2. Fernandes AM, Mearns DS, Donovan JC, Larsch J, Helmbrecht TO, Kölsch Y, Laurell E, Kawakami K, Dal Maschio M, Baier H (2021). Neural circuitry for stimulus selection in the zebrafish visual system. Neuron 109: 805-822.
  3. Kölsch Y, Hahn J, Sappington A, Stemmer M, Fernandes AM, Helmbrecht TO, Lele S, Butrus S, Laurell E, Arnold-Ammer I, Shekhar K, Sanes JR, Baier H (2021). Molecular classification of zebrafish retinal ganglion cells links genes to cell types to behavior. Neuron 109:645-662.
  4. Förster D, Helmbrecht TO, Mearns DS, Jordan L, Mokayes N, Baier H (2020). Retinotectal circuitry of larval zebrafish is adapted to detection and pursuit of prey. Elife 9, e58596.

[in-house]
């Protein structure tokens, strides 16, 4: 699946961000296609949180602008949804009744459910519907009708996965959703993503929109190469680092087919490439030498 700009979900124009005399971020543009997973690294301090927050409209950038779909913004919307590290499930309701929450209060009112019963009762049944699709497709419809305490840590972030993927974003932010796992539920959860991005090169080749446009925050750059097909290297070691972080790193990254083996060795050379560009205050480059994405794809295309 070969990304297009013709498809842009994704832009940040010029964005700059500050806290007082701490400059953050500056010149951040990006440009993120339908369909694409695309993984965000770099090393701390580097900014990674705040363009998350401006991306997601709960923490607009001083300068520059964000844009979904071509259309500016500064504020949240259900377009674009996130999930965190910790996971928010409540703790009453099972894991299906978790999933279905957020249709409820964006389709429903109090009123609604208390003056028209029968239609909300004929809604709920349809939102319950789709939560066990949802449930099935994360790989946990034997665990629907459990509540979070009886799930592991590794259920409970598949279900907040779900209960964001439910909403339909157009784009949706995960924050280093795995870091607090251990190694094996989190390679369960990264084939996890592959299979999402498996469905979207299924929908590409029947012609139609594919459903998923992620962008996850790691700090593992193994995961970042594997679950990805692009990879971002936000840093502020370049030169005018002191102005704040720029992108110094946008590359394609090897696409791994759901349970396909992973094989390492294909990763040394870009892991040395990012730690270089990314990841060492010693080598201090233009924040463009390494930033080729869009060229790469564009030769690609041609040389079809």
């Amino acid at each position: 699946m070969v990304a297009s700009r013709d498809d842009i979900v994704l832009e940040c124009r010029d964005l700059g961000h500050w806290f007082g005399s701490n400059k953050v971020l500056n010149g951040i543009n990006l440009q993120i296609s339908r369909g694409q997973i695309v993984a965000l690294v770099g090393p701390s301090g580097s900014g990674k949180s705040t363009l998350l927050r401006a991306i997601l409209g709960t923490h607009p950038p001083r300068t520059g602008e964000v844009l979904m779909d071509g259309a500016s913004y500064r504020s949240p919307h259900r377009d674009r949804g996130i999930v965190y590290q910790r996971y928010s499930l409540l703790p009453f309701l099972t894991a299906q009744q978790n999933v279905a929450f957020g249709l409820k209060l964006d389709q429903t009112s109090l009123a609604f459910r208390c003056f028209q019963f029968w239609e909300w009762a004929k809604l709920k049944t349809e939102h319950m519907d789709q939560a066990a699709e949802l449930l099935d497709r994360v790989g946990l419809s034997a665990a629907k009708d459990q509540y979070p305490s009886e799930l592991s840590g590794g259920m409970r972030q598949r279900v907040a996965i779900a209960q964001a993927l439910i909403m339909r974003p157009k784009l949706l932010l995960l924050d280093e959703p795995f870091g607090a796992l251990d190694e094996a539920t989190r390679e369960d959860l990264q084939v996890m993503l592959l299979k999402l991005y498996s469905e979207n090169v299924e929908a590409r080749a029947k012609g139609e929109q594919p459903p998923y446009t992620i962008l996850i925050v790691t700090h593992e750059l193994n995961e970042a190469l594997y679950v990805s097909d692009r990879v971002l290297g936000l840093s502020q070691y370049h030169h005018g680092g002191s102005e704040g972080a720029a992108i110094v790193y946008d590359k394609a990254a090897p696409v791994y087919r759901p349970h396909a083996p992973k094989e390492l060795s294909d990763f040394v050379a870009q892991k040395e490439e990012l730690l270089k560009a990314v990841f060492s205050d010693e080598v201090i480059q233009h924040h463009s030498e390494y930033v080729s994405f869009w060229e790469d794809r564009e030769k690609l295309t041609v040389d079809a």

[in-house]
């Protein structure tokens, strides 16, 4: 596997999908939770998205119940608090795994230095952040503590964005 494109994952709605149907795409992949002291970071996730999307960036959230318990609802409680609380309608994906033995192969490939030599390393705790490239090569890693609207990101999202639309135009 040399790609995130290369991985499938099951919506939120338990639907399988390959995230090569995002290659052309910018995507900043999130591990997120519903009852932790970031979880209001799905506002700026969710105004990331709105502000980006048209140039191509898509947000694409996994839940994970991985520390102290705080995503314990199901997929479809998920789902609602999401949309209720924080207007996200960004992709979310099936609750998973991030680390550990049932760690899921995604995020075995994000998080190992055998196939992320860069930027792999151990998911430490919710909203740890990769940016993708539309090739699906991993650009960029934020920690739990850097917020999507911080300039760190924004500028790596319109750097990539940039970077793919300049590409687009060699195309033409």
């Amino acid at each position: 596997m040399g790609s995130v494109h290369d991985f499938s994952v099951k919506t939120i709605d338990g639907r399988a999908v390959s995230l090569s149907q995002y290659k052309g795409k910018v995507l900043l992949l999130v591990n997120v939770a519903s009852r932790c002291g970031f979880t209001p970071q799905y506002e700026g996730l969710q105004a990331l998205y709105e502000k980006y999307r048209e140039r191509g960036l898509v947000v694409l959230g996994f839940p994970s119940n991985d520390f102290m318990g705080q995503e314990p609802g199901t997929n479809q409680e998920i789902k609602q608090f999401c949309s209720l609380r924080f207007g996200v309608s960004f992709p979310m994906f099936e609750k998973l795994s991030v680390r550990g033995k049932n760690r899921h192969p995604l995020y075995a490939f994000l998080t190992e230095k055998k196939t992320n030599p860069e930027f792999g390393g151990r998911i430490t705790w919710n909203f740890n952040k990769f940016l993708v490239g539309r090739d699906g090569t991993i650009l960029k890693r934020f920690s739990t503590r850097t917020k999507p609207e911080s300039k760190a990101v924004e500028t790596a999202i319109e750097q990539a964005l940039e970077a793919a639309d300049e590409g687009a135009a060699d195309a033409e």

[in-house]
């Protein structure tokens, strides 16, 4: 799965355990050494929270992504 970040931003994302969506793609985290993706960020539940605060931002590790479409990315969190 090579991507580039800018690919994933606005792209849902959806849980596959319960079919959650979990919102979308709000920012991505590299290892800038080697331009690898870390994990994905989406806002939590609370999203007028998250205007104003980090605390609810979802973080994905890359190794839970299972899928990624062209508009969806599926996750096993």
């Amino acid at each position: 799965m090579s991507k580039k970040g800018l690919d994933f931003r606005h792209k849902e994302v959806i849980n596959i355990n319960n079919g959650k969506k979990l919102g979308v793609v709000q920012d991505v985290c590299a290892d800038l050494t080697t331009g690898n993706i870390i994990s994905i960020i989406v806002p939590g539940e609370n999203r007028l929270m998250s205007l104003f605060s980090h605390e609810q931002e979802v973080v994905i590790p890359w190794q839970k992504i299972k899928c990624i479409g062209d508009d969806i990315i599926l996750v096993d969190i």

5. Wu Y, Dal Maschio M, Kubo F, Baier H (2020). An optical illusion pinpoints an essential circuit node for global motion processing. Neuron 108: 1-13.
  6. Kramer A, Wu Y, Baier H, Kubo F (2019). Neuronal architecture of a visual center that processes optic flow. Neuron 103: 118-132.
  7. Kunst M, Laurell E, Mokayes N, Kramer A, Kubo F, Fernandes AM, Förster D, Dal Maschio M, Baier H (2019). A cellular-resolution atlas of the larval zebrafish brain. Neuron 103: 21-38.
  8. Helmbrecht TO, dal Maschio M, Donovan JC, Koutsouli S, Baier H (2018). Topography of a visuomotor transformation. Neuron 100: 1429-1445.
  9. Larsch J, Baier H (2018). Biological motion as an innate perceptual mechanism driving social affiliation. Current Biology 28: 3523-3532.
  10. Förster D, Dal Maschio M, Laurell E, Baier H (2017). An optogenetic toolbox for unbiased discovery of functionally connected cells in neural circuits. Nature Communications 8: 116.